Wikipedia – “The humanities are academic disciplines that study human culture”

I am a radio broadcaster or so I thought until I started this Master’s in Digital Cultures. I never thought I would be calling myself a digital humanist but I realise now that this is what I am fast becoming.

Now I am interested in more than radio broadcasting. I want to be a part of the online world of digital cultures and make a difference. I am now a digital humanist. I want to immerse myself in the digital humanities that study human culture through computers and particularly (for me) via the world wide web’s online radio resources.

“The scholarly field of the digital humanities has recently expanded and integrated its fundamental concepts, historical coverage, relationship to social experience, scale of projects, and range of interpretive approaches. All this brings the overall field (including the related area of new media studies) to a tipping point where it has the potential not just to facilitate the work of the humanities but to represent the state of the humanities at large in its changing relation to higher education in the postindustrial state.”

Liu, A. (2012). The state of the digital humanities A report and a critique. Arts and Humanities in Higher Education, 11(1-2), 8-41.

I hope to teach Radio Broadcasting in higher education at the end of this year as I believe that studying the digital humanities is giving me a broader spectrum on how to teach a digital culture and how to teach how to work with digital tools from the perspective of teaching and learning. Studying the digital humanities is helping me become a better teacher.

“I understand digital humanities as an umbrella term for a diverse set of practices and concerns, all of which combine computing and digital media with humanities research and teaching”.

Jones, S. E. (2013). The emergence of the digital humanities. Routledge.

The emergence of the digital humanities has given me grounds not only to learn but to teach and to specialise my teaching in the area of radio broadcasting towards giving a wider “culture” of digital tools and digital humanities’ knowledge to my future students.

I am learning how to be a teacher and how to channel my digital knowledge in my specialist field of radio broadcasting towards my future students all thanks to this Master’s in Digital Cultures. I am very grateful for this opportunity to learn and to teach.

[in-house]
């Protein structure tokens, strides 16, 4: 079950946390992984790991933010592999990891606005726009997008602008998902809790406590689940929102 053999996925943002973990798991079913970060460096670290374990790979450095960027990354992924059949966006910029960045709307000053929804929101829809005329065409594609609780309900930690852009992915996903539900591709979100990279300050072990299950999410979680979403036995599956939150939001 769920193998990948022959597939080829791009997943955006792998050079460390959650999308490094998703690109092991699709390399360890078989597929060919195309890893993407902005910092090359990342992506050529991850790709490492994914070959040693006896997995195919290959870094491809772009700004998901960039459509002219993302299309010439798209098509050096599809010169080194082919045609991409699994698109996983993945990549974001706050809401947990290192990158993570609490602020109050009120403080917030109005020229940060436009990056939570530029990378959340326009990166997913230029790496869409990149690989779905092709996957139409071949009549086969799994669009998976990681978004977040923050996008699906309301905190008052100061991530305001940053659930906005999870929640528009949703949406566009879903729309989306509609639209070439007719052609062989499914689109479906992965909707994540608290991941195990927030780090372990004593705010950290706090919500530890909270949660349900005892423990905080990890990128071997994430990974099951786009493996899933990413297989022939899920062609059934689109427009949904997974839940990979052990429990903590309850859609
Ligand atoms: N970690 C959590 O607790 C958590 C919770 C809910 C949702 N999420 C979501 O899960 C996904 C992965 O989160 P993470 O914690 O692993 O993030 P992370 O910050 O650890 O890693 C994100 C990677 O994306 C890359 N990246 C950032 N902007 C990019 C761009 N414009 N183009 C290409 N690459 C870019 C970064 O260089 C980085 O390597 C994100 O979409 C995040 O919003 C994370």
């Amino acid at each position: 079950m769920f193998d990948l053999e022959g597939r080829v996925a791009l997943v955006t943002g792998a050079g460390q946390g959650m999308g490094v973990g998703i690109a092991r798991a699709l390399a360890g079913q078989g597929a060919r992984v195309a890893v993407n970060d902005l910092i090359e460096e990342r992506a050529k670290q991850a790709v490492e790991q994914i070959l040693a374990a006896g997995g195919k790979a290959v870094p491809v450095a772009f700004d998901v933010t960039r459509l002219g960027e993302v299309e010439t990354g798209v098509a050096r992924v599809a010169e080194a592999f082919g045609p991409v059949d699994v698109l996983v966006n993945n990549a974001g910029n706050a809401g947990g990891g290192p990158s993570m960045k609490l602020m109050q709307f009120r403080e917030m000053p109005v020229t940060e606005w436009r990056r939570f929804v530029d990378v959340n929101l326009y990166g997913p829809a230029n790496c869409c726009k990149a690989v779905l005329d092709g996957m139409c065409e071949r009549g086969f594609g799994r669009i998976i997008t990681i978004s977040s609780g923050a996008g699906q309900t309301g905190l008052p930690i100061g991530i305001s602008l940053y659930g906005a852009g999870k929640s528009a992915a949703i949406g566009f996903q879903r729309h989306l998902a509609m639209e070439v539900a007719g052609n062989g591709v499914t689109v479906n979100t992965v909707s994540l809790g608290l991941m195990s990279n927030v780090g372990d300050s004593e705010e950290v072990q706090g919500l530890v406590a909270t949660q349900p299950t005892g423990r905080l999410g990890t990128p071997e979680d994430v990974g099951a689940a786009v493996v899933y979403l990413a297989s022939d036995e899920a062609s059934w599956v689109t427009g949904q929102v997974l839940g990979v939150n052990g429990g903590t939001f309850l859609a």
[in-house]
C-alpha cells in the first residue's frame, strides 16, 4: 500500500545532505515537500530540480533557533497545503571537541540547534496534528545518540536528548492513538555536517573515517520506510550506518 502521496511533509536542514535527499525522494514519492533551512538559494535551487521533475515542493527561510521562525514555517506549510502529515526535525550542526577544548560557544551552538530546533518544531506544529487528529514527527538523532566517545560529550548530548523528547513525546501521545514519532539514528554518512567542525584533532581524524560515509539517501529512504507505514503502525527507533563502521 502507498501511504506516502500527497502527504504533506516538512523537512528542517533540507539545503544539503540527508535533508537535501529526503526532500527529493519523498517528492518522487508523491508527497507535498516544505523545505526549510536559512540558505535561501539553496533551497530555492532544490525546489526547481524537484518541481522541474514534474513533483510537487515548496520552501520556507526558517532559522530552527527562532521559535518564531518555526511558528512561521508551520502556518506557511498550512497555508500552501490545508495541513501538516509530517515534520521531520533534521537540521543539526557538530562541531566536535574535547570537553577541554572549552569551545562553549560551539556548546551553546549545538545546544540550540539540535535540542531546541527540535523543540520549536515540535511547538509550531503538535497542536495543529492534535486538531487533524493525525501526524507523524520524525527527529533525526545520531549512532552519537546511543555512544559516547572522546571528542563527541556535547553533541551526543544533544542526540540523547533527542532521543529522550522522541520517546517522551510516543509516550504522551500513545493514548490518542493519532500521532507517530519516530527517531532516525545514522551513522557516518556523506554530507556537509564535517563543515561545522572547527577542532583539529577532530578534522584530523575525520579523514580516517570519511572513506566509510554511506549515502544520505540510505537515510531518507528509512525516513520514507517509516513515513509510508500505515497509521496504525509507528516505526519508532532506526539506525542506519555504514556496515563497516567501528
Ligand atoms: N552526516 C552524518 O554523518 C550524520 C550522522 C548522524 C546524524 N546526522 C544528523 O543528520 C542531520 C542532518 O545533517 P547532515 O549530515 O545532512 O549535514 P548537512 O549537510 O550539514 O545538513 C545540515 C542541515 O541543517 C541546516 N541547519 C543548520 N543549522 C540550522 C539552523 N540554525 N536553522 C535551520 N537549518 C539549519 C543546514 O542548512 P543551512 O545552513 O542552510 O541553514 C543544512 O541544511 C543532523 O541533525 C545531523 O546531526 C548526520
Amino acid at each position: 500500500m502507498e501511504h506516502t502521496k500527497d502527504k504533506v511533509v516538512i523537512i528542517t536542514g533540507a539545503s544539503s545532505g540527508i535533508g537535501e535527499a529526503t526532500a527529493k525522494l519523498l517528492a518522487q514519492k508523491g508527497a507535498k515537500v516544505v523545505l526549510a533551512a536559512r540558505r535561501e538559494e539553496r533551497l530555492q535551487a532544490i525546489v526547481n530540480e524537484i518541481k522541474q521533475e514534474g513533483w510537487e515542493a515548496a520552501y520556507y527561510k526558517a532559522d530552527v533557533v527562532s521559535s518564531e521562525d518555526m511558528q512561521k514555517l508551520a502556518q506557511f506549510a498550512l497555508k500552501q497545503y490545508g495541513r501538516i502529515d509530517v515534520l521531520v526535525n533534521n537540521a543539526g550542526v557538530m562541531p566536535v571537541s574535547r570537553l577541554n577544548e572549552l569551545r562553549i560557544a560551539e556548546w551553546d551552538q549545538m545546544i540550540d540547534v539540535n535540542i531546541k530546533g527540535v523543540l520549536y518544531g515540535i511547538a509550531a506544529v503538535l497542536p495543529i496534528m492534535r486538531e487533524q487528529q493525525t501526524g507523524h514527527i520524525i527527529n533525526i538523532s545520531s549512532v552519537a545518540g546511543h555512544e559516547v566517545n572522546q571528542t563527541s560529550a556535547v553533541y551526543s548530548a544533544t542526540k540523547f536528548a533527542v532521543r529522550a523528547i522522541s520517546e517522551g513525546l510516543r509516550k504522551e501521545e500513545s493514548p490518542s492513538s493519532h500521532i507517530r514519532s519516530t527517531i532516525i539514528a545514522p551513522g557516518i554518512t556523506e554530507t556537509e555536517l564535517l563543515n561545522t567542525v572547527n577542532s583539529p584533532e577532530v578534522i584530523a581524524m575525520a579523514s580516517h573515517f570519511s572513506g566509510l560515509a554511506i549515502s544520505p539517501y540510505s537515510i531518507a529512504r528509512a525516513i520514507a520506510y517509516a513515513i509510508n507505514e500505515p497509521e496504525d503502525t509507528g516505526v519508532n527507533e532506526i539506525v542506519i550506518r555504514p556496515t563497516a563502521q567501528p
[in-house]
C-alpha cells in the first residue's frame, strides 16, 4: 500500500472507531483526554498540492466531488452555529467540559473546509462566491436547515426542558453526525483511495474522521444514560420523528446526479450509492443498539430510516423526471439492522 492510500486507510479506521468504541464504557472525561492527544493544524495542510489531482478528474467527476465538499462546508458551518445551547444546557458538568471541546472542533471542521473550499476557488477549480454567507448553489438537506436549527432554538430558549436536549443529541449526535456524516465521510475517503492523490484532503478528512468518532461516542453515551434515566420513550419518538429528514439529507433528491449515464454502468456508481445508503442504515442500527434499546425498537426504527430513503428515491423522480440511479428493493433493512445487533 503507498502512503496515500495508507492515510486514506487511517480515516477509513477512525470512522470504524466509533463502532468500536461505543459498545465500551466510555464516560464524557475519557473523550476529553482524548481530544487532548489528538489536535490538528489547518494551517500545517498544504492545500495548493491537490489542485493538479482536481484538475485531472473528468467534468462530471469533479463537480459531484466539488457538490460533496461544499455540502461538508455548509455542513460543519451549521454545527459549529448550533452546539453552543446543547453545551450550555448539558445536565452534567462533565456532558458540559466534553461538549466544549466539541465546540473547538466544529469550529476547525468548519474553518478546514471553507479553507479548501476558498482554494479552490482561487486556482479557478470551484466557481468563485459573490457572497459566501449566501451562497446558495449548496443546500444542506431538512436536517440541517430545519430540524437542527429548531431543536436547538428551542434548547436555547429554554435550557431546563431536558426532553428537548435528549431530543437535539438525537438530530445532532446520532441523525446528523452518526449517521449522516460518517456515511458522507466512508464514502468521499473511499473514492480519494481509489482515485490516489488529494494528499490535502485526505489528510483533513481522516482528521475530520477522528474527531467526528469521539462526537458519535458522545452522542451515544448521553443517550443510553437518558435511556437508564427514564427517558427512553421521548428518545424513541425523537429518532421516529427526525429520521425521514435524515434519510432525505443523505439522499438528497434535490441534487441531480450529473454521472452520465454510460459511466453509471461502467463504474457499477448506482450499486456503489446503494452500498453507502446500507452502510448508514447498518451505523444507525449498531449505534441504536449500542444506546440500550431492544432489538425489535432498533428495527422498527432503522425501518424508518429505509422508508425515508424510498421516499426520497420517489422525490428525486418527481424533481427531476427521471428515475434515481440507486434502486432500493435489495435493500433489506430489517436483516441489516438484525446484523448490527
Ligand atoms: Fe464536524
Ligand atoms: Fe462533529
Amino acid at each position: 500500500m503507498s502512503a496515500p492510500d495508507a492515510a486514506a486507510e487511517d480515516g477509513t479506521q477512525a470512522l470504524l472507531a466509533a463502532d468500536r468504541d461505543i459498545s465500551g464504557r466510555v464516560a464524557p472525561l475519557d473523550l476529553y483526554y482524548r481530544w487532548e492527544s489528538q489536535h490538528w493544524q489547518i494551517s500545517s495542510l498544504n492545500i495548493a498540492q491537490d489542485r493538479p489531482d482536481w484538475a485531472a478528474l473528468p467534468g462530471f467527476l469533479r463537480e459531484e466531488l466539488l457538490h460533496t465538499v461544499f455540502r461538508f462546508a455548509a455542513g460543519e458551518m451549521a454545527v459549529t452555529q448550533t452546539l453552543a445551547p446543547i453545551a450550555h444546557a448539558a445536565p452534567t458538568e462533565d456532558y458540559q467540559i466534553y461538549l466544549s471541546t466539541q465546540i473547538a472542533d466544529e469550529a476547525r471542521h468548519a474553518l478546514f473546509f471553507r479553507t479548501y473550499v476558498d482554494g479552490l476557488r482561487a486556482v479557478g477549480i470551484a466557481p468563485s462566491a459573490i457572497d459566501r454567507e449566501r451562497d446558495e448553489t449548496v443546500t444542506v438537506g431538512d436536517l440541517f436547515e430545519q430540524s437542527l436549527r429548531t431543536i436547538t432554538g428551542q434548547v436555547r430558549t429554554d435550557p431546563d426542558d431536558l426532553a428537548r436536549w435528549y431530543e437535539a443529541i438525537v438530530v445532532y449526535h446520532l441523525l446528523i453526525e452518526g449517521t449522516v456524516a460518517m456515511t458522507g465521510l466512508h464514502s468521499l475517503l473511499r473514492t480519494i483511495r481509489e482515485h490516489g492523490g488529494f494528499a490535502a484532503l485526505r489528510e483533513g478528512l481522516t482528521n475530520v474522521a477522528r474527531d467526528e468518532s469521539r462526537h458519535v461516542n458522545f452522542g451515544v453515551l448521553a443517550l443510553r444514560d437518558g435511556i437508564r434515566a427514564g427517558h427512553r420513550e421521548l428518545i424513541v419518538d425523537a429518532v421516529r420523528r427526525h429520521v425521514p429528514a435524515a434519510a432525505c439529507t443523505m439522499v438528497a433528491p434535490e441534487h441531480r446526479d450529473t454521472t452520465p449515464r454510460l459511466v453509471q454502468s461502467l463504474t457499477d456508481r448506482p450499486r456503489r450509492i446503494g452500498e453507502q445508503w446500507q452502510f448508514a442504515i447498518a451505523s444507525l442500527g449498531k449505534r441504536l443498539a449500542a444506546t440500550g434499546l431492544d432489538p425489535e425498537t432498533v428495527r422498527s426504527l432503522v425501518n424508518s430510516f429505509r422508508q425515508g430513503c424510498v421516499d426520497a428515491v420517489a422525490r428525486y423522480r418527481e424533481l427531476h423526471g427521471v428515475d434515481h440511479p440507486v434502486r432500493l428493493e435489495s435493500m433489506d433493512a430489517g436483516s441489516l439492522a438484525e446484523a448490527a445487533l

Crowdsourced History

Crowdsourcing is a very good way of getting the general public to help with the digitising of historical projects. The letters of 1916 project is well under way and knowing that I can contribute to projects like these is comforting. When we think about it, an awful lot has been written down before the computer ever existed. Collecting hand written information and digitising it with the use of crowdsourcing is a very clever idea and admirable, to say the least. It is also a good idea to get the general public involved. “Many hands make light work”.

If I was digitising a project it would be related to my area of interest, radio broadcasting. I am hoping to investigate radio listenerships worldwide since the introduction of the wireless and to see if I can come up with any new ideas as to how listening to the radio is changing due to the introduction of online radio. Ideallly I would like to get data from America, Europe and the rest of the world that I would compile to see how radio listenership has changed in the last century and to find out what radio is used for now.

Is the experience of radio changing or has it changed since the introduction of the internet? I believe it has but I need to prove this by compiling as much data as I can and for me this would be through analysing radio listenerships worldwide, if possible, over the past century.

If I had crowdsourced contribution for this project, it would make my life a whole lot easier. I hope to be able to employ techniques like crowdsourcing in my research and to collect data in order to compile the final results for my dissertation.